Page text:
Party in the Street

Author: Michael T. Heaney,Fabio Rojas

Publisher: Cambridge University Press

ISBN: 1107085403

Category: Political Science

Page: 330

View: 9972

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Party in the Street explores the interaction between political parties and social movements in the United States. Examining the collapse of the post-9/11 antiwar movement against the wars in Iraq and Afghanistan, this book focuses on activism and protest in the United States. It argues that the electoral success of the Democratic Party and President Barack Obama, as well as antipathy toward President George W. Bush, played a greater role in this collapse than did changes in foreign policy. It shows that how people identify with social movements and political parties matters a great deal, and it considers the Tea Party and Occupy Wall Street as comparison cases.

Fragile Democracies

Contested Power in the Era of Constitutional Courts

Author: Samuel Issacharoff

Publisher: Cambridge University Press

ISBN: 1107038707

Category: Law

Page: 307

View: 4024

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This book examines how constitutional courts can support weak democratic states in the wake of societal division and authoritarian regimes.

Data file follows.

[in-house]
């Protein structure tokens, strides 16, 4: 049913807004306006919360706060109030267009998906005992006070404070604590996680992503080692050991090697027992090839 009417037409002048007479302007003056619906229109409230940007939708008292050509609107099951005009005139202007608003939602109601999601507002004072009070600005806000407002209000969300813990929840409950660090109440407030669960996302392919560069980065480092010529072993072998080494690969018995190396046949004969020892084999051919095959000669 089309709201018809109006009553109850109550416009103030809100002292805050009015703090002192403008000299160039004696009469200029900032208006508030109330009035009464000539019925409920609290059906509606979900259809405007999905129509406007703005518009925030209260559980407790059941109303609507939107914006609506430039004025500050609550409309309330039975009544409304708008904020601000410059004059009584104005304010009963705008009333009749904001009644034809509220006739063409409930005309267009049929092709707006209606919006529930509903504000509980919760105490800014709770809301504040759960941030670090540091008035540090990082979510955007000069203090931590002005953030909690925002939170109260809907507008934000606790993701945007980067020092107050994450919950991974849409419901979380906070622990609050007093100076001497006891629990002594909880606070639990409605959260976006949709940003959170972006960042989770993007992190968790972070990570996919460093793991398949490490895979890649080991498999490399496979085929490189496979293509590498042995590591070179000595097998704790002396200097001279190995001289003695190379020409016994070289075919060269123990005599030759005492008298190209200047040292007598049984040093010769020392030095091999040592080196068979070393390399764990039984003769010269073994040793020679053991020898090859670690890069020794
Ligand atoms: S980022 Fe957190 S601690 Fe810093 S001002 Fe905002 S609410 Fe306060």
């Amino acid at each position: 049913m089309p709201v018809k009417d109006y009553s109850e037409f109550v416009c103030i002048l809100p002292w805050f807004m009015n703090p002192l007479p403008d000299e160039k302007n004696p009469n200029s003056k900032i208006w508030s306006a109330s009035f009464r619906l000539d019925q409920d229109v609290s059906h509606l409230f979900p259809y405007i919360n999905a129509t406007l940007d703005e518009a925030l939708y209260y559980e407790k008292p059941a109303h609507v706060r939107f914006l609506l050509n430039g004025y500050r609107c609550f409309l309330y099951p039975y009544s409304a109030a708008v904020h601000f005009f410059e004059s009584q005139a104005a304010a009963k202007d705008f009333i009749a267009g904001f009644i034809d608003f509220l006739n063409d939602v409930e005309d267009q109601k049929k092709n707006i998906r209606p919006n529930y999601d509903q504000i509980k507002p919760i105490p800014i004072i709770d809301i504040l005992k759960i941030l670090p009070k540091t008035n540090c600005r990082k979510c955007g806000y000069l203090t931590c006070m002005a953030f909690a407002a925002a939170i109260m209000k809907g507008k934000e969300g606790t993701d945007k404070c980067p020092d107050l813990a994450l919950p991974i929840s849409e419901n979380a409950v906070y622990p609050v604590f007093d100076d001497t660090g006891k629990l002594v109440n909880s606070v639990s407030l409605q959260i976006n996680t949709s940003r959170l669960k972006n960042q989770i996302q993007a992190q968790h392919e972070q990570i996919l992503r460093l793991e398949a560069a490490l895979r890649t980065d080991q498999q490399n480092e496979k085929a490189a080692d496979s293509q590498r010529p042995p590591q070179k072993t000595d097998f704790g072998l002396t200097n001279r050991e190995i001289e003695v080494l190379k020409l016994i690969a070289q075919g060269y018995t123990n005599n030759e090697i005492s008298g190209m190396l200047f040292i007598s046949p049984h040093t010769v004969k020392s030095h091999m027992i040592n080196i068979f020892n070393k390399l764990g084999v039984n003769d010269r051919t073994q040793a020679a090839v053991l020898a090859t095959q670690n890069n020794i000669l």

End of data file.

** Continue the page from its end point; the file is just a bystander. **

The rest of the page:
Democracy Protests

Author: Dawn Brancati

Publisher: Cambridge University Press

ISBN: 110713773X

Category: Political Science

Page: 228

View: 4249

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This book presents a rich analysis of modern democracy protests globally, using qualitative and quantitative evidence to describe trends in causes and consequences.

Competitive Authoritarianism

Hybrid Regimes after the Cold War

Author: Steven Levitsky,Lucan A. Way

Publisher: Cambridge University Press

ISBN: 1139491482

Category: Political Science

Page: N.A

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Based on a detailed study of 35 cases in Africa, Asia, Latin America, and post-communist Eurasia, this book explores the fate of competitive authoritarian regimes between 1990 and 2008. It finds that where social, economic, and technocratic ties to the West were extensive, as in Eastern Europe and the Americas, the external cost of abuse led incumbents to cede power rather than crack down, which led to democratization. Where ties to the West were limited, external democratizing pressure was weaker and countries rarely democratized. In these cases, regime outcomes hinged on the character of state and ruling party organizations. Where incumbents possessed developed and cohesive coercive party structures, they could thwart opposition challenges, and competitive authoritarian regimes survived; where incumbents lacked such organizational tools, regimes were unstable but rarely democratized.